The Government are absolutely right to give the Competition and Markets Authority powers to protect consumers, ensure the integrity of digital markets and stop market abuse by dominant players. It is, though, a fiendishly complex policy area, and the law will work only if the new digital markets unit in the CMA is properly funded and can offer competitive salaries for highly skilled staff, so that they are not immediately poached by industry—in the same way that the Financial Conduct Authority can offer sufficient pay to make sure its staff are not lured away by the City.
The UK Infrastructure Bank Bill is long overdue. I used to work at Morgan Stanley investment bank, which does a lot of infrastructure finance, and not only is it often very complex, but there are limits to the risks that any private bank can take on in respect of massive projects. The power of the state is needed to arrange suitable financing. When I worked at City Hall in London, I was involved in sorting out the finance for Crossrail—or the Elizabeth line, as it is now known—and I really look forward to riding it next week. London was lucky to have the highly skilled finance team at Transport for London to help to arrange the financing for that £20 billion project, but most infrastructure projects do not come with such pre-formed finance teams. We need to leverage different forms of finance, including by attracting private investment, and there is a clearly defined role for the UK Infrastructure Bank, but, as with the digital markets unit and Bill, the proof will be in the delivery. It is essential not only that the UK Infrastructure Bank can operate independently from political pressures, but that it is funded so that it can attract high-quality staff.
On the non-domestic rating Bill, the business rates system is a massive source of complaints—often justified—from businesses and needs to be modernised. The Bill will do that, but let me float one little thought. A cap on business rates of 10% of a company’s declared turnover would help start-up companies and a lot of smaller businesses without damaging the revenue received from larger companies. I am sure the devil will be in the details, but it is worth the Treasury considering that.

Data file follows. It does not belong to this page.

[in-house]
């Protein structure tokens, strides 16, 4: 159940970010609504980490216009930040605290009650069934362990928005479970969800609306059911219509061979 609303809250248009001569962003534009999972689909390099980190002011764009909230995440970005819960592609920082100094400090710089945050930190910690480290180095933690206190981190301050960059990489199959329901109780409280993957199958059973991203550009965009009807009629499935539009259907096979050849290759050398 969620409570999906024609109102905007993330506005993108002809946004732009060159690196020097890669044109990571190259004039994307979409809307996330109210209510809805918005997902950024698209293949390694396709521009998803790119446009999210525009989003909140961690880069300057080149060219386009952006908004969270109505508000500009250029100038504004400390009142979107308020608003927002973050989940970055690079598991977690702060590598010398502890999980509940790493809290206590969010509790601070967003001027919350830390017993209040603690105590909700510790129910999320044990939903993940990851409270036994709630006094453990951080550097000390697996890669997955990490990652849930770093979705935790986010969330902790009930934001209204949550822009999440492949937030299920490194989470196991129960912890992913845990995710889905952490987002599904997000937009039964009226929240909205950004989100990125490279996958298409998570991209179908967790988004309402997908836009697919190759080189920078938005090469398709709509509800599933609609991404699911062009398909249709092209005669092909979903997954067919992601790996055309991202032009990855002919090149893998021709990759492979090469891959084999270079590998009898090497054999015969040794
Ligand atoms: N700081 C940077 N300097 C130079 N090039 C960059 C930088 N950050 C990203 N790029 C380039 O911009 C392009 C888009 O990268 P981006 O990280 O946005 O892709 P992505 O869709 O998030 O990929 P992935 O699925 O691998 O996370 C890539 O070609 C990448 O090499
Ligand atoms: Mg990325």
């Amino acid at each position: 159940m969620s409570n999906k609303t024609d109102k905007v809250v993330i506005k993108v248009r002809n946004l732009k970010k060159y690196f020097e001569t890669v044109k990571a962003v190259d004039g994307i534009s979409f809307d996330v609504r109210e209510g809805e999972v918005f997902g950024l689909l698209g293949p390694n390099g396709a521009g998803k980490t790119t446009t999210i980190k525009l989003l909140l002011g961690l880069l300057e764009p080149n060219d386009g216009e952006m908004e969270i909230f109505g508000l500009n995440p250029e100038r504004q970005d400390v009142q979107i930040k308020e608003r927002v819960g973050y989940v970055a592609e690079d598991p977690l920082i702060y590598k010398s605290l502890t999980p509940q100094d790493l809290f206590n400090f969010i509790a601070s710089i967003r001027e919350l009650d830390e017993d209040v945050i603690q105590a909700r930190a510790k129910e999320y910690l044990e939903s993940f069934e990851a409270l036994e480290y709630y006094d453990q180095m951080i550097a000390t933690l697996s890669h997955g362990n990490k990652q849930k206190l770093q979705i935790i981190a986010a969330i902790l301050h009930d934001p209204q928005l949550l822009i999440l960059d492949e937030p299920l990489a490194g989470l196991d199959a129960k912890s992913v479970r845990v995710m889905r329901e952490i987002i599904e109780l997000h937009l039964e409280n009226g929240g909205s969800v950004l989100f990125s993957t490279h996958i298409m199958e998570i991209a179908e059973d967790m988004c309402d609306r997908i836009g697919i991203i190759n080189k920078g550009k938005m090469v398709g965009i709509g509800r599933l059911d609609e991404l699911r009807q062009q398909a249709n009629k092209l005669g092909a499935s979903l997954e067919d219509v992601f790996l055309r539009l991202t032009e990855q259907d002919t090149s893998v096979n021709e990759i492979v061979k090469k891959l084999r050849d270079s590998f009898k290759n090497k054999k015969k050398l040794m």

On the genetic technology Bill, such technology is very big in my constituency—I probably have more genetic and genomic companies locally than any other constituency. The Bill is a huge opportunity for us, and it is quite possibly a Brexit opportunity, too. It is about not genetically modified organisms but gene editing, which is very different. It is about speeding up the breeding that happens naturally.
We should have introduced an electronic trade documents Bill before. I cannot believe it requires legislation, but it will slip through Parliament quickly.
My hon. Friend the Member for Rugby (Mark Pawsey) mentioned the audit reform Bill—I think he has been the only one to do so. Everyone in finance knows that there is a major problem with auditing. It has always been in the “too difficult” box, the “too complex” box or the “I just don’t understand it” box. Thank God it is now being addressed, because we need that Bill to stop the series of scandals that have happened as a result of bad auditing.
On the Procurement Bill, I was heavily involved in procurement when I worked at City Hall, and the EU rules on public sector procurement that we inherited were horrendously over-engineered to stop abuse across 28 different countries with 28 different procurement cultures and so on. They are a severe constraint on an effective and efficient public sector—often, the Government cannot deliver what they want because of procurement rules—and we absolutely need to streamline them.
Finally, the financial services and markets Bill is a huge piece of legislation. We have looked at it a lot in the Treasury Committee, and I look forward to taking part in the debates on it when it comes to the House. It is the UK’s dirty secret that we had far more influence on the EU’s financial services legislation than any other EU member. That legislation is therefore not that bad overall, but compromises were often made, which meant that in a lot of ways it is not appropriate for a global financial centre such as the UK. We can make many reforms to it that will help our global competitiveness.
There are real issues for Parliament here. It is right to give regulators more powers, absolutely, rather than relying on everything being in primary and statutory legislation, but that means that regulators must have more effective scrutiny. Parliament is not currently set up to do that, and we need to agree on how we can more effectively hold financial regulators to account.
Overall, the Queen’s Speech has a very wide package of measures to promote business, help consumers and drive up economic growth, and I strongly recommend it to the House.